Tesla Motors only reveals its production figures every quarter, but it has now likely built up to 90,000 of its all-electric Model S luxury sport sedan.
The company also doesn't group its changes and updates into model years, but makes running changes in the cars whenever the updates are tested, validated, and ready to roll.
So how is a Tesla Model S built in October 2015 different from the first one sold to a paying customer (actually a Tesla board member) in June 2012?
DON'T MISS: 2014 Tesla Model S - Full Review
The shape is still the same, and there are still two battery-size options, though they have risen from 60 and 85 kilowatt-hours to 70 and 90 kWh.
New performance options have been added at the high end: A "Ludicrous" performance mode has joined the "Insane" mode pioneered on the P85D.
All-wheel drive "D" versions are now available, based on the dual-motor system developed for the Model X crossover utility vehicle first delivered last month.
But under the surface, there are a surprising number of updates, additions, and new features, many of them additional-cost options.
Our thanks to Tesla communications staff Alexis Georgeson and Shanna Hendriks, who patiently compiled a list of all the hardware and options changes made to the cars since the start of 2013.
[EDITOR'S NOTE: This article was first published in June 2014; we have now updated it to reflect additional Model S updates from that date through October 2015. The new material is throughout the article.]
This list doesn't cover Tesla Model S software changes, of which there are literally dozens, grouped into minor and major releases that are pushed over the air to the car once the owner gives permission for the update to occur.
Tesla owners will undoubtedly flag any hardware features we've left out, described incorrectly, or otherwise gotten wrong in the following list--but here's what Tesla Motors sent us.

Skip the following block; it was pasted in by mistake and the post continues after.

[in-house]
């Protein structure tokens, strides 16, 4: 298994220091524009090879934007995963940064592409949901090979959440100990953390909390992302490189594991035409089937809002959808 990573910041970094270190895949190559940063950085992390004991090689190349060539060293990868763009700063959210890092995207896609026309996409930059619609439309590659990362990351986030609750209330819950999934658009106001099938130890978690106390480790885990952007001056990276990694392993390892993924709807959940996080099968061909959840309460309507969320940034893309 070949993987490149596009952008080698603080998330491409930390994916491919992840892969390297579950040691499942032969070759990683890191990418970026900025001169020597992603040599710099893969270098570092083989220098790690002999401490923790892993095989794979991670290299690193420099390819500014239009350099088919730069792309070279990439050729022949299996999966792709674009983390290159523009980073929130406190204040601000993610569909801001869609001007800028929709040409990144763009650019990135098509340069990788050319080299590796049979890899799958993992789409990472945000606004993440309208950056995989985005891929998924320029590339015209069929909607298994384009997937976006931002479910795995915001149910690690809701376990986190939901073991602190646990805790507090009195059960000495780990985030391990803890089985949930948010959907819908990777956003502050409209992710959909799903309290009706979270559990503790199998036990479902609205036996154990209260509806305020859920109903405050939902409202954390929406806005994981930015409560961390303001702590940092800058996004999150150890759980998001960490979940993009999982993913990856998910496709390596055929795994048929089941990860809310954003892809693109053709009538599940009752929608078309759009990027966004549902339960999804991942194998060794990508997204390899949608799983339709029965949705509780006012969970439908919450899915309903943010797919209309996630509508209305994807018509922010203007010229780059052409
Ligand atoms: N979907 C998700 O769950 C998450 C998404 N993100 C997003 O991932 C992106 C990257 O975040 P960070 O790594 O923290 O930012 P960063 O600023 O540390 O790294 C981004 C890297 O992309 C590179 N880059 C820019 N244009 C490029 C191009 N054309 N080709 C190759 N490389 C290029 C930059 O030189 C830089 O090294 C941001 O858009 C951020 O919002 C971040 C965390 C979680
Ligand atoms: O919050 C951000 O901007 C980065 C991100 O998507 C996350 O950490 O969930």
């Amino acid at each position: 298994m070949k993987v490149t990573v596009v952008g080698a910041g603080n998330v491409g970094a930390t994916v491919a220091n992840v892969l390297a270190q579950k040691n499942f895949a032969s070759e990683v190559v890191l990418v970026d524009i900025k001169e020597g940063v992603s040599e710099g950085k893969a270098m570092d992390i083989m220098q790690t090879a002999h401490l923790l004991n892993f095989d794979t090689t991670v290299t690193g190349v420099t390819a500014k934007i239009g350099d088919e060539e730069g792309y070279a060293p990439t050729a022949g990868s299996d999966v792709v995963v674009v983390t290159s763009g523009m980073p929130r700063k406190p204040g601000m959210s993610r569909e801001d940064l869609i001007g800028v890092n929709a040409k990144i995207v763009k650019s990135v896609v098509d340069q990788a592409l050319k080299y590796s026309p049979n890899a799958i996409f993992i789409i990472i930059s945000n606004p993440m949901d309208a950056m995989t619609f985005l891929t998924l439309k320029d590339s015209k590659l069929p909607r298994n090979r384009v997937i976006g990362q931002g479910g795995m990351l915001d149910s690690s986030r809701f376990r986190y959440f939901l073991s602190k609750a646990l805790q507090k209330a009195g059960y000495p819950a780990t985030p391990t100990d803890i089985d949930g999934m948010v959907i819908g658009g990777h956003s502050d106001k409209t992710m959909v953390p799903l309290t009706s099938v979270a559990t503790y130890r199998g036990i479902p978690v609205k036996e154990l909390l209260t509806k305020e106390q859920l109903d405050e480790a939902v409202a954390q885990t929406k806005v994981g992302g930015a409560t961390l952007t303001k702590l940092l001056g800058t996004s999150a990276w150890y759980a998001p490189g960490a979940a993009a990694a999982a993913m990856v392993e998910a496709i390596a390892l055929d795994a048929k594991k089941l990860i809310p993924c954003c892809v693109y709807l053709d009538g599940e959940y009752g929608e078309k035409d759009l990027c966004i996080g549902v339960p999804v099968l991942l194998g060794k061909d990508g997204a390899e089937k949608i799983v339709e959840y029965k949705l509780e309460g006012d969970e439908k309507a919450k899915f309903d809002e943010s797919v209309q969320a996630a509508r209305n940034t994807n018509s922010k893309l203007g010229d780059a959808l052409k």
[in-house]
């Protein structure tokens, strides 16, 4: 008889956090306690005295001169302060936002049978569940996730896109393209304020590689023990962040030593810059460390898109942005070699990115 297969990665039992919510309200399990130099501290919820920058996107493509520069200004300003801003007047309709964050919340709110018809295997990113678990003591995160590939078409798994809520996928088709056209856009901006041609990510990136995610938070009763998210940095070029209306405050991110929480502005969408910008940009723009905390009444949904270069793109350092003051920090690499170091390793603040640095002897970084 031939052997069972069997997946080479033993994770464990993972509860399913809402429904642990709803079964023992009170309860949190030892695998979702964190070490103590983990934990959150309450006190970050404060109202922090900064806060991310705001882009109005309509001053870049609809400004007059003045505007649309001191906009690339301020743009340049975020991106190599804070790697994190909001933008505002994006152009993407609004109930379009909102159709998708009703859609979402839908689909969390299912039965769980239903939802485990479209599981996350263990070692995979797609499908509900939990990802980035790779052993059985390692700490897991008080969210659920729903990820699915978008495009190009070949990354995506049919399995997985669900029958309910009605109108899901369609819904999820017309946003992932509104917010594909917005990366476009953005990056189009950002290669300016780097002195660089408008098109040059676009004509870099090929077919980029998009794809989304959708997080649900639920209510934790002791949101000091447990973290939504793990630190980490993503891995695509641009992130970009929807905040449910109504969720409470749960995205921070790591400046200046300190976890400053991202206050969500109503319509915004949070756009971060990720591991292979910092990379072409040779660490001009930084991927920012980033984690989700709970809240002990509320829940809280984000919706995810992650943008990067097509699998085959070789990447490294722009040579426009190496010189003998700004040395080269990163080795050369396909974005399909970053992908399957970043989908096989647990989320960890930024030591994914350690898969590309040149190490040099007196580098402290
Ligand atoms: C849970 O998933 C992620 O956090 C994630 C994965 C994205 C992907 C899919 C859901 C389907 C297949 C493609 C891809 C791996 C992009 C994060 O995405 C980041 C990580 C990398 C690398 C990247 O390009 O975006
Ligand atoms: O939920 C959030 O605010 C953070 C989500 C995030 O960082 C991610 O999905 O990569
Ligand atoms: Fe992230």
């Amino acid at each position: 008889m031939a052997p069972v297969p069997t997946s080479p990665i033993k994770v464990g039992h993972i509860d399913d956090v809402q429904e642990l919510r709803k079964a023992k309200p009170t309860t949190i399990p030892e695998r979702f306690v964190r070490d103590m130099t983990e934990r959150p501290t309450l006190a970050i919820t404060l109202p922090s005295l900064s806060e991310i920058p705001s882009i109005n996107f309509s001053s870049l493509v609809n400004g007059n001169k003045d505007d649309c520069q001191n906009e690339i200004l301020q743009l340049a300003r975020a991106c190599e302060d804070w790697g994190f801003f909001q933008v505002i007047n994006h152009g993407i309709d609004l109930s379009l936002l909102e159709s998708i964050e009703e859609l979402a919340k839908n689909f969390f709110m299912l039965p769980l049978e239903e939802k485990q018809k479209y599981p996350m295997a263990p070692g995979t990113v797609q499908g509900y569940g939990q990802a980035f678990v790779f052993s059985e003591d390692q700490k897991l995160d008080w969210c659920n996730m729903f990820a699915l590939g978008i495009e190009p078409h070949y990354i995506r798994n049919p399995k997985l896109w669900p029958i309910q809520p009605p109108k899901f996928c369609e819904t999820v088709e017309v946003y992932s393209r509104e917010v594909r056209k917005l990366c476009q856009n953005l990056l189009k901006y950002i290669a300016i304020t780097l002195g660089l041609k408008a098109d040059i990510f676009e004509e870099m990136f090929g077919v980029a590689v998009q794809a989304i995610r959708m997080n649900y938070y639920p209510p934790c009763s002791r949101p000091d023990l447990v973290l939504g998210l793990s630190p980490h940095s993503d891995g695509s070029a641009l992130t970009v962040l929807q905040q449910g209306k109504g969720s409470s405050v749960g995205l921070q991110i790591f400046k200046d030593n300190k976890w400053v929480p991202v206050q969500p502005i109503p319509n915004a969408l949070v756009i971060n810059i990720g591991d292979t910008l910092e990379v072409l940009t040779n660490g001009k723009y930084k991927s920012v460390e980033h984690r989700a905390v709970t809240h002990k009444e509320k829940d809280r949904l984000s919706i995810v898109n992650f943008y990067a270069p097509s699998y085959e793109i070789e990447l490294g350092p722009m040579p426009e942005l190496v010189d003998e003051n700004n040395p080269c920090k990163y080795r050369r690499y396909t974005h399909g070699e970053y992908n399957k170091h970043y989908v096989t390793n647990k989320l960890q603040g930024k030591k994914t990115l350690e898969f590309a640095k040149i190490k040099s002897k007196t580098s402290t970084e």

- New 90-kWh battery introduced in 90 (RWD), 90D (AWD), and P90D (performance AWD) versions
- Ludicrous performance mode added for 0-to-60-mph acceleration in 2.8 seconds
- Rear-wheel-drive 70 version added, starting at $70,000
- New 70-kWh battery introduced in 70D version, replaces 60-kWh battery
- Dual-motor (or "D") all-wheel drive option offered on 85-kWh versions: 85D and P85D
- All Model S cars now built with standard Autopilot sensor and control hardware
January - April 2014
- Titanium three-piece battery safety shield (standard equipment from March 2014; can be retrofitted to any Model S)
- Addition of Park Assist option (can be retrofitted to vehicles built after August 1, 2013)
- Power Sunshade for inside of rear liftgate
2014 Tesla Model S
January - December 2013
- Power folding mirrors (now included in Tech Package; can be retrofitted to vehicles built after August 1, 2013)
- Red brake calipers (now included in Performance Package)
- New wheel option: 19-inch Cyclone / Turbine Wheel (joins previous 21-inch Cyclone / Turbine and 19-inch Aero wheel options)
- Cold-Weather Package (cannot be retrofitted)
- Fog Lamps (improved design illuminates a low, broad area below the low-beam's light path; can be retrofitted to any Model S)
- Parking Sensors (can be retrofitted to any Model S)
- Ultra-High-Fidelity Sound Package (cannot be retrofitted
- Three-Zone, Three-Mode Rear Seat Heaters
- Wiper-Blade Defroster
- Washer-Nozzle Heaters
- Performance Plus Package (upgraded dampers, bushings, stabilizer bars; rear tires 20 mm wider and staggered for better acceleration on low-grip surfaces)
- Premium Leather Trim (adds leather on the top pad and lower area of the instrument panel, the door panel, the lower pillars, the armrest, and the driver-side airbag cover)
- Premium Interior Lighting (ambient lighting elements in passenger cabin and rear load bay)
- Mobile App availability
"It should be noted," Hendriks wrote, that none of these are mandatory changes--they are merely options that have been added to the roster" of available equipment when ordering a new 2014 Tesla Model S.